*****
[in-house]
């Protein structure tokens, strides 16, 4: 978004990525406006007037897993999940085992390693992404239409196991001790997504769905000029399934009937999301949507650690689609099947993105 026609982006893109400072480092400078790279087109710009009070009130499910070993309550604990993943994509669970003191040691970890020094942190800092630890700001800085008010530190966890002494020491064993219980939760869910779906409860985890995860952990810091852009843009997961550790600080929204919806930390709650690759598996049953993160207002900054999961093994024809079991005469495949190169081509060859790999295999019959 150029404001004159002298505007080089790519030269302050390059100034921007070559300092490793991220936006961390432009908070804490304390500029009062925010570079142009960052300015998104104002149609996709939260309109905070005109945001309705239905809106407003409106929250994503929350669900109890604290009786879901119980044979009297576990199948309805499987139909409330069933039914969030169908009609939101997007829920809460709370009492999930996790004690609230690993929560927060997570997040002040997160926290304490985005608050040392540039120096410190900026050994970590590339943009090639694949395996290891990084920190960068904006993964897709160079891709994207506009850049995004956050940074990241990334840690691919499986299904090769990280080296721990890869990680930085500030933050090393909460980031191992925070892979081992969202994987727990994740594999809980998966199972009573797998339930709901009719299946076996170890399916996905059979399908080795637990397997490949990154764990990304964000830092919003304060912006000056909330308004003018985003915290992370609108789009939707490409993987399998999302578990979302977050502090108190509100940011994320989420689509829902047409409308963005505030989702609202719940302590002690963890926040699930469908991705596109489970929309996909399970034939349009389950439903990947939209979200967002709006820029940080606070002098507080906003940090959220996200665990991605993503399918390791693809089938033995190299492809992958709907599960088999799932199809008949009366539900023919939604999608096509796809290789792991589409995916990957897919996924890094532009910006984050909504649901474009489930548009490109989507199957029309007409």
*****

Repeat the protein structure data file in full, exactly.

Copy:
[in-house]
């Protein structure tokens, strides 16, 4: 978004990525406006007037897993999940085992390693992404239409196991001790997504769905000029399934009937999301949507650690689609099947993105 026609982006893109400072480092400078790279087109710009009070009130499910070993309550604990993943994509669970003191040691970890020094942190800092630890700001800085008010530190966890002494020491064993219980939760869910779906409860985890995860952990810091852009843009997961550790600080929204919806930390709650690759598996049953993160207002900054999961093994024809079991005469495949190169081509060859790999295999019959 150029404001004159002298505007080089790519030269302050390059100034921007070559300092490793991220936006961390432009908070804490304390500029009062925010570079142009960052300015998104104002149609996709939260309109905070005109945001309705239905809106407003409106929250994503929350669900109890604290009786879901119980044979009297576990199948309805499987139909409330069933039914969030169908009609939101997007829920809460709370009492999930996790004690609230690993929560927060997570997040002040997160926290304490985005608050040392540039120096410190900026050994970590590339943009090639694949395996290891990084920190960068904006993964897709160079891709994207506009850049995004956050940074990241990334840690691919499986299904090769990280080296721990890869990680930085500030933050090393909460980031191992925070892979081992969202994987727990994740594999809980998966199972009573797998339930709901009719299946076996170890399916996905059979399908080795637990397997490949990154764990990304964000830092919003304060912006000056909330308004003018985003915290992370609108789009939707490409993987399998999302578990979302977050502090108190509100940011994320989420689509829902047409409308963005505030989702609202719940302590002690963890926040699930469908991705596109489970929309996909399970034939349009389950439903990947939209979200967002709006820029940080606070002098507080906003940090959220996200665990991605993503399918390791693809089938033995190299492809992958709907599960088999799932199809008949009366539900023919939604999608096509796809290789792991589409995916990957897919996924890094532009910006984050909504649901474009489930548009490109989507199957029309007409």